If you want to know how I fit into the picture – I won’t tell you here. Read the book ;-)

PUNK ROCKER has just been released on Amazon
This is an interview with Christoph about Punk Rocker:

How did you get involved in the PUNK ROCKER project?
I’m a huge fan of Brenda Perlin’s writing, and downloaded L.A. Punk Rocker as soon as it was released. The book unexpectedly stirred a lot of forgotten memories and latent emotions in me.
This was still going on when I saw her call for entries to the sequel a few months ago. I couldn’t help myself and composed two stories. I am over the moon that they were selected for the anthology.
Without giving too much away, tell us about your short story for the anthology.
One is about my admiration for punks, rockers and all who dared to be different and speak up. The other one is about a wicked night I had in my student days, also in the company of Punks. They are true stories.

Can you explain what Punk means to you? Do you have any more memories you would like to share with us?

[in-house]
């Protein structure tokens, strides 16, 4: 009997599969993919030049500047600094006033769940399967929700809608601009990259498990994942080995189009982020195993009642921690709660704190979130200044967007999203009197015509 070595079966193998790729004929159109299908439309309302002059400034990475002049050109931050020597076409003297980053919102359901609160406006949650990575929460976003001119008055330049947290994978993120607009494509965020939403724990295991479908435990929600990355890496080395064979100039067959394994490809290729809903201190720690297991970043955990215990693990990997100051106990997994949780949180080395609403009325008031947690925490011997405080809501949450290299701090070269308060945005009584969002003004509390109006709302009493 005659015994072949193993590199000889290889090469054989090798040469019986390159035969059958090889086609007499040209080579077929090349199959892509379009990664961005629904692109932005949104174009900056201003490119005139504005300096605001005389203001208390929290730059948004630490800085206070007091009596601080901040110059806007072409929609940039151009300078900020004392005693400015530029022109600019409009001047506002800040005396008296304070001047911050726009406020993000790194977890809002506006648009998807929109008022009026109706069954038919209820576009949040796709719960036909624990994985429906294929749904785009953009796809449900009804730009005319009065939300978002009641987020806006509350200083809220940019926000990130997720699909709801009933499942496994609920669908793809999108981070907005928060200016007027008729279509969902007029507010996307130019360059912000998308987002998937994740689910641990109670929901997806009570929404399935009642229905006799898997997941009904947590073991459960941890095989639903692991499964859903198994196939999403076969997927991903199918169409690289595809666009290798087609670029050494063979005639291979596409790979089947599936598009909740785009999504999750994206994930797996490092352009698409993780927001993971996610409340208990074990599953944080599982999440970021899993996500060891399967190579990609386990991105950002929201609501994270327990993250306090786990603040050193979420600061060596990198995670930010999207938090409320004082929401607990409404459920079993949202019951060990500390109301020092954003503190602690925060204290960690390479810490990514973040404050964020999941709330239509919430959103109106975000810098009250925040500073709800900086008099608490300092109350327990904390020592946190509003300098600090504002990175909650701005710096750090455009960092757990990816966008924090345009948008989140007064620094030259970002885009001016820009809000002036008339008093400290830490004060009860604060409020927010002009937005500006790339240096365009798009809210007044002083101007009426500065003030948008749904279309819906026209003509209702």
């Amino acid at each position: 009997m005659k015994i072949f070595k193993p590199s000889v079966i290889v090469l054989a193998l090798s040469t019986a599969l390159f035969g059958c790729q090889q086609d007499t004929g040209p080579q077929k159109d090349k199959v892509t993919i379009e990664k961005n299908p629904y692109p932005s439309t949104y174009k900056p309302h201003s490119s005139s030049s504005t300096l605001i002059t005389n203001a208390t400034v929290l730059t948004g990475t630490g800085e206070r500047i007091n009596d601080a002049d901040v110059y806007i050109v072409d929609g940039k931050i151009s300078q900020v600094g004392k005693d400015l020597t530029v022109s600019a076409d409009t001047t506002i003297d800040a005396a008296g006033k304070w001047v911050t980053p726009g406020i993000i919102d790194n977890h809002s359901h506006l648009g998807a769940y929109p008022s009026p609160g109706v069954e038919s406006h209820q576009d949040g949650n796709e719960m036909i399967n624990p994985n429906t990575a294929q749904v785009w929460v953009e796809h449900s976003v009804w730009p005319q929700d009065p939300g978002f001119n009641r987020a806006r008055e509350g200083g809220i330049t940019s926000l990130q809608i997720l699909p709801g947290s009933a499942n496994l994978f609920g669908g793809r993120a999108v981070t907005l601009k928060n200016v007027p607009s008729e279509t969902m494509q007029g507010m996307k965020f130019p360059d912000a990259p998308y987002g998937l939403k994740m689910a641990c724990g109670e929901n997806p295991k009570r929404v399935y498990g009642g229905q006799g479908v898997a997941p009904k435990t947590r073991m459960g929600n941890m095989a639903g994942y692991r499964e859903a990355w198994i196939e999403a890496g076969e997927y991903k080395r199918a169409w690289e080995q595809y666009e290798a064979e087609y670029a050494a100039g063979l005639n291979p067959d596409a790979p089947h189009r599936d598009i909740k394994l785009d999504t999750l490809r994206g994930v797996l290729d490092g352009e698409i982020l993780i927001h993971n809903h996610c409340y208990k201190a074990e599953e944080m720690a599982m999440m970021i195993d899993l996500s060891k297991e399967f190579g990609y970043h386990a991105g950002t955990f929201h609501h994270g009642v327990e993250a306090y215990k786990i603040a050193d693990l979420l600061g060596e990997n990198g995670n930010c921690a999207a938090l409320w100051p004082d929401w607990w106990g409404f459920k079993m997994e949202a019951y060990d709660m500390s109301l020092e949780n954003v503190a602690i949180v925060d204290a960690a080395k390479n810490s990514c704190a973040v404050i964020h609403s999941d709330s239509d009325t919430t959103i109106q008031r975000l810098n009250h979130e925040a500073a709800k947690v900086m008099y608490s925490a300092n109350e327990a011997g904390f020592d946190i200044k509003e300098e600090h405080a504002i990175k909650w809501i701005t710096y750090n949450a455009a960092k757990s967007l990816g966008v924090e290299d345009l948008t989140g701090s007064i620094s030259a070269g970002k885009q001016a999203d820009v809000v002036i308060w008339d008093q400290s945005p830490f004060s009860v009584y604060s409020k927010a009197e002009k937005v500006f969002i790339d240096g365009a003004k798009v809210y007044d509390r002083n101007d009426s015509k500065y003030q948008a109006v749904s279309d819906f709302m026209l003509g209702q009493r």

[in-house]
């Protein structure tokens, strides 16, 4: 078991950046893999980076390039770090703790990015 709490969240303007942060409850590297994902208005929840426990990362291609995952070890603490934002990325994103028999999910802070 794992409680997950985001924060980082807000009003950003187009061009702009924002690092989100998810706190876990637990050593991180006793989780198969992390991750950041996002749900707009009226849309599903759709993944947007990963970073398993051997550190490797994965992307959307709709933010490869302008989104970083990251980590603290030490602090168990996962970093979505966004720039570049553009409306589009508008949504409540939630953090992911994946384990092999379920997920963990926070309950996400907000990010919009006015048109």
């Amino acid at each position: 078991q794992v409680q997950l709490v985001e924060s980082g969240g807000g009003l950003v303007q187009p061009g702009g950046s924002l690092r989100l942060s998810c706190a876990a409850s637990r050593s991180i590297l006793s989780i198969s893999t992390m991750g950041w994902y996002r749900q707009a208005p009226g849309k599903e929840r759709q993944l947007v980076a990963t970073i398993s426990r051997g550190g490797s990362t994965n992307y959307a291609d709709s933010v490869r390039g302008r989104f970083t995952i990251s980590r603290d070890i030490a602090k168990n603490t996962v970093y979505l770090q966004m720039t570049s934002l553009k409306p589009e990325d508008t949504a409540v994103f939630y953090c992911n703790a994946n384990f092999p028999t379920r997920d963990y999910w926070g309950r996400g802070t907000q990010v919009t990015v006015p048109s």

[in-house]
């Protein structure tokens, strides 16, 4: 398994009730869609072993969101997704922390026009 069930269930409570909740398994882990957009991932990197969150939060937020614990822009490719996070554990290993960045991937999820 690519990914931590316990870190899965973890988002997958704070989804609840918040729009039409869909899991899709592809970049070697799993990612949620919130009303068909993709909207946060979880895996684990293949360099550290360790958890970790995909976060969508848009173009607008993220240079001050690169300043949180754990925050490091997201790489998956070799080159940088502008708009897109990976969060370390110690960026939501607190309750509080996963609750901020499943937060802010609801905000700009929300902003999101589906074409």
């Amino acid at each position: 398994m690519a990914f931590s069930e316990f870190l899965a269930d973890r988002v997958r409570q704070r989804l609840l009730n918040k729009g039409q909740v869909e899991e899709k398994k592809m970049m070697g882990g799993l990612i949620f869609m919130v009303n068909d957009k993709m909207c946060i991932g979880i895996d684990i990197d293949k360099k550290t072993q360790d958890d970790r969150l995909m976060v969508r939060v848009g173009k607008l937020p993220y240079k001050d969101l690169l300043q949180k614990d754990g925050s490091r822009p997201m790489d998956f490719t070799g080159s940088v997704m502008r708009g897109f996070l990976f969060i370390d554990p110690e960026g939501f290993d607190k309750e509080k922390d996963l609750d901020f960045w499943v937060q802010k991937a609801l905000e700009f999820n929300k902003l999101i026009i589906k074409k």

Punk is a lifestyle and an attitude that manifests itself outwardly in fashion and music and inwardly in a powerful mental state against the establishment and outdated conventions. I drifted towards the political end of the spectrum rather the nihilistic one. Every generation needed their rebels and the punks were ours. I loved them.




What are your favorite Punk Acts, Albums and Songs?
The Cure, P.I.L., Billy Idol and – if I may count her in – Cindy Lauper.








Why type of fiction do you normally write? Tell us about the concept behind your books?
I write mostly historical fiction, (sometimes heavy) contemporary dramas and a few thrillers. I’m interested in deeper subjects, such as Alzheimer's, mental health, wars, displacement and identity. 

Tell us about one of your main characters. What makes them special?

Zacharias Nielsen is an 18year old idealist who leaves the safety of his family in Denmark to fight for the radical left in the Finnish Civil War of 1918. He’s special because he leaves material wealth behind to fight for a better future for all, rather than his own betterment.

Who would you cast to play him in a movie? Josh Hutchinson (since Ewan McGregor outgrew the age for the role)
Are you like any of the characters (and how so)?
I’m a bit like all of my characters, I guess. When I try to understand them and their actions, some kind of projection can probably not be helped. Even when they do things I don’t do, they do it like I would be doing it if I did.